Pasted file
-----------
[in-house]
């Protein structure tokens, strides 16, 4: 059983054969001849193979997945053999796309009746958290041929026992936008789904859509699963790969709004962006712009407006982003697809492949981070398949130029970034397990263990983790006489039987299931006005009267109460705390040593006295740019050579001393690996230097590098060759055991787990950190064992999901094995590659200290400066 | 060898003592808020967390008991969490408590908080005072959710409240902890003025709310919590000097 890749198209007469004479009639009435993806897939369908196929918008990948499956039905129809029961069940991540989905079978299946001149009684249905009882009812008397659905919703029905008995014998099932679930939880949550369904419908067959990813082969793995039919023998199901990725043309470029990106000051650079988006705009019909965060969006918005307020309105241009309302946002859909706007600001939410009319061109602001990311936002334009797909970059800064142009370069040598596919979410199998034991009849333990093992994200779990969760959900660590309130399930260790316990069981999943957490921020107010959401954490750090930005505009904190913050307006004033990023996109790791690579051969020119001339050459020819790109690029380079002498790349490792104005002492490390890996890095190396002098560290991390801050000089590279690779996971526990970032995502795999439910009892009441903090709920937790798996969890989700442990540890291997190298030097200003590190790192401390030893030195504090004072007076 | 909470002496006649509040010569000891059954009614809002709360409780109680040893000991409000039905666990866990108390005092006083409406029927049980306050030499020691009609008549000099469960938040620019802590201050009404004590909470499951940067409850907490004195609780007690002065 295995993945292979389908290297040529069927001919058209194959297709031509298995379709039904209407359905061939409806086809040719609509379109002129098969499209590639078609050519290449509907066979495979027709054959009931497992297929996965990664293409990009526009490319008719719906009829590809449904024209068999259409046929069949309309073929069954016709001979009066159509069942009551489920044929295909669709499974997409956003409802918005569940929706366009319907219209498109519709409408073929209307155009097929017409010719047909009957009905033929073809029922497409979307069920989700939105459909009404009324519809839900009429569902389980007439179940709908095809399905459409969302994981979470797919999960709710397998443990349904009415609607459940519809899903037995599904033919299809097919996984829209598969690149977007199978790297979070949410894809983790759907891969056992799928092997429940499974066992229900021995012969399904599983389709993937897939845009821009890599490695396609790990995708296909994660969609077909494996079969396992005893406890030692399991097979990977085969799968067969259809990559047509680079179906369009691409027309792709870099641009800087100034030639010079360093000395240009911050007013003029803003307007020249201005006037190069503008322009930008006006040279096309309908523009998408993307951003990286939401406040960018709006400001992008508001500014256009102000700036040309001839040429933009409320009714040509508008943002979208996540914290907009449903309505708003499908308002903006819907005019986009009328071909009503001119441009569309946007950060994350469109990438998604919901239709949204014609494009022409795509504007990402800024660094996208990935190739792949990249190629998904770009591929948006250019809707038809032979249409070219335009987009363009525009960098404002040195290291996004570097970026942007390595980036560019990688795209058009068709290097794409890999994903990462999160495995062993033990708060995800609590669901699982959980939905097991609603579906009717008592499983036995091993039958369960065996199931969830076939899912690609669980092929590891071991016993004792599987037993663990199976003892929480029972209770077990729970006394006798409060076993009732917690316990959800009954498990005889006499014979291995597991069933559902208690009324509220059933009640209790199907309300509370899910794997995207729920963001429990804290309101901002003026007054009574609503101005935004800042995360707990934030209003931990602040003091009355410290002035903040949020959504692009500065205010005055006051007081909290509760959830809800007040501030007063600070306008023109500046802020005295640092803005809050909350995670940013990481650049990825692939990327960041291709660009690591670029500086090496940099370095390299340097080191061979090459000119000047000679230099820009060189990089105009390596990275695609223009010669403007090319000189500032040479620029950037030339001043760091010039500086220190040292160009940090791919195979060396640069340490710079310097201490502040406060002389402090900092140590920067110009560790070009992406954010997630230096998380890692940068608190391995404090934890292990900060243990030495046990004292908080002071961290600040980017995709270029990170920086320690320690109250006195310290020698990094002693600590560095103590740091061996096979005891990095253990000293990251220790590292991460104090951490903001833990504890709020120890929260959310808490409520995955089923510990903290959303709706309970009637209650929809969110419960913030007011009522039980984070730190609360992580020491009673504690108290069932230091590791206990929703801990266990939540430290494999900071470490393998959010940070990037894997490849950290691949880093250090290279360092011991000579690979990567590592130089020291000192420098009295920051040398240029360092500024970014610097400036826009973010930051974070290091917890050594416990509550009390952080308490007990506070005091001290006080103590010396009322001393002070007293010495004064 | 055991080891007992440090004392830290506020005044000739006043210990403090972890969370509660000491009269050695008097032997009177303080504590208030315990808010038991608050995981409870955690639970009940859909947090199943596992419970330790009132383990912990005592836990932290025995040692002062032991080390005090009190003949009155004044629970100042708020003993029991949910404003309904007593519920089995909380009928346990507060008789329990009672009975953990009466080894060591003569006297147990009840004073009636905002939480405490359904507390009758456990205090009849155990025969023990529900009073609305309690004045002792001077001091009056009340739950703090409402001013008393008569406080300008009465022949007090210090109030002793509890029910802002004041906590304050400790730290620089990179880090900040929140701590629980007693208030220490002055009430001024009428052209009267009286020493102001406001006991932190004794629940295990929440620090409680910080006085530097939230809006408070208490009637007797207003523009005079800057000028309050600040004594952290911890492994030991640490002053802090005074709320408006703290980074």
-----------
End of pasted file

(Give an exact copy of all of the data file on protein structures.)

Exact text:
[in-house]
């Protein structure tokens, strides 16, 4: 059983054969001849193979997945053999796309009746958290041929026992936008789904859509699963790969709004962006712009407006982003697809492949981070398949130029970034397990263990983790006489039987299931006005009267109460705390040593006295740019050579001393690996230097590098060759055991787990950190064992999901094995590659200290400066 | 060898003592808020967390008991969490408590908080005072959710409240902890003025709310919590000097 890749198209007469004479009639009435993806897939369908196929918008990948499956039905129809029961069940991540989905079978299946001149009684249905009882009812008397659905919703029905008995014998099932679930939880949550369904419908067959990813082969793995039919023998199901990725043309470029990106000051650079988006705009019909965060969006918005307020309105241009309302946002859909706007600001939410009319061109602001990311936002334009797909970059800064142009370069040598596919979410199998034991009849333990093992994200779990969760959900660590309130399930260790316990069981999943957490921020107010959401954490750090930005505009904190913050307006004033990023996109790791690579051969020119001339050459020819790109690029380079002498790349490792104005002492490390890996890095190396002098560290991390801050000089590279690779996971526990970032995502795999439910009892009441903090709920937790798996969890989700442990540890291997190298030097200003590190790192401390030893030195504090004072007076 | 909470002496006649509040010569000891059954009614809002709360409780109680040893000991409000039905666990866990108390005092006083409406029927049980306050030499020691009609008549000099469960938040620019802590201050009404004590909470499951940067409850907490004195609780007690002065 295995993945292979389908290297040529069927001919058209194959297709031509298995379709039904209407359905061939409806086809040719609509379109002129098969499209590639078609050519290449509907066979495979027709054959009931497992297929996965990664293409990009526009490319008719719906009829590809449904024209068999259409046929069949309309073929069954016709001979009066159509069942009551489920044929295909669709499974997409956003409802918005569940929706366009319907219209498109519709409408073929209307155009097929017409010719047909009957009905033929073809029922497409979307069920989700939105459909009404009324519809839900009429569902389980007439179940709908095809399905459409969302994981979470797919999960709710397998443990349904009415609607459940519809899903037995599904033919299809097919996984829209598969690149977007199978790297979070949410894809983790759907891969056992799928092997429940499974066992229900021995012969399904599983389709993937897939845009821009890599490695396609790990995708296909994660969609077909494996079969396992005893406890030692399991097979990977085969799968067969259809990559047509680079179906369009691409027309792709870099641009800087100034030639010079360093000395240009911050007013003029803003307007020249201005006037190069503008322009930008006006040279096309309908523009998408993307951003990286939401406040960018709006400001992008508001500014256009102000700036040309001839040429933009409320009714040509508008943002979208996540914290907009449903309505708003499908308002903006819907005019986009009328071909009503001119441009569309946007950060994350469109990438998604919901239709949204014609494009022409795509504007990402800024660094996208990935190739792949990249190629998904770009591929948006250019809707038809032979249409070219335009987009363009525009960098404002040195290291996004570097970026942007390595980036560019990688795209058009068709290097794409890999994903990462999160495995062993033990708060995800609590669901699982959980939905097991609603579906009717008592499983036995091993039958369960065996199931969830076939899912690609669980092929590891071991016993004792599987037993663990199976003892929480029972209770077990729970006394006798409060076993009732917690316990959800009954498990005889006499014979291995597991069933559902208690009324509220059933009640209790199907309300509370899910794997995207729920963001429990804290309101901002003026007054009574609503101005935004800042995360707990934030209003931990602040003091009355410290002035903040949020959504692009500065205010005055006051007081909290509760959830809800007040501030007063600070306008023109500046802020005295640092803005809050909350995670940013990481650049990825692939990327960041291709660009690591670029500086090496940099370095390299340097080191061979090459000119000047000679230099820009060189990089105009390596990275695609223009010669403007090319000189500032040479620029950037030339001043760091010039500086220190040292160009940090791919195979060396640069340490710079310097201490502040406060002389402090900092140590920067110009560790070009992406954010997630230096998380890692940068608190391995404090934890292990900060243990030495046990004292908080002071961290600040980017995709270029990170920086320690320690109250006195310290020698990094002693600590560095103590740091061996096979005891990095253990000293990251220790590292991460104090951490903001833990504890709020120890929260959310808490409520995955089923510990903290959303709706309970009637209650929809969110419960913030007011009522039980984070730190609360992580020491009673504690108290069932230091590791206990929703801990266990939540430290494999900071470490393998959010940070990037894997490849950290691949880093250090290279360092011991000579690979990567590592130089020291000192420098009295920051040398240029360092500024970014610097400036826009973010930051974070290091917890050594416990509550009390952080308490007990506070005091001290006080103590010396009322001393002070007293010495004064 | 055991080891007992440090004392830290506020005044000739006043210990403090972890969370509660000491009269050695008097032997009177303080504590208030315990808010038991608050995981409870955690639970009940859909947090199943596992419970330790009132383990912990005592836990932290025995040692002062032991080390005090009190003949009155004044629970100042708020003993029991949910404003309904007593519920089995909380009928346990507060008789329990009672009975953990009466080894060591003569006297147990009840004073009636905002939480405490359904507390009758456990205090009849155990025969023990529900009073609305309690004045002792001077001091009056009340739950703090409402001013008393008569406080300008009465022949007090210090109030002793509890029910802002004041906590304050400790730290620089990179880090900040929140701590629980007693208030220490002055009430001024009428052209009267009286020493102001406001006991932190004794629940295990929440620090409680910080006085530097939230809006408070208490009637007797207003523009005079800057000028309050600040004594952290911890492994030991640490002053802090005074709320408006703290980074």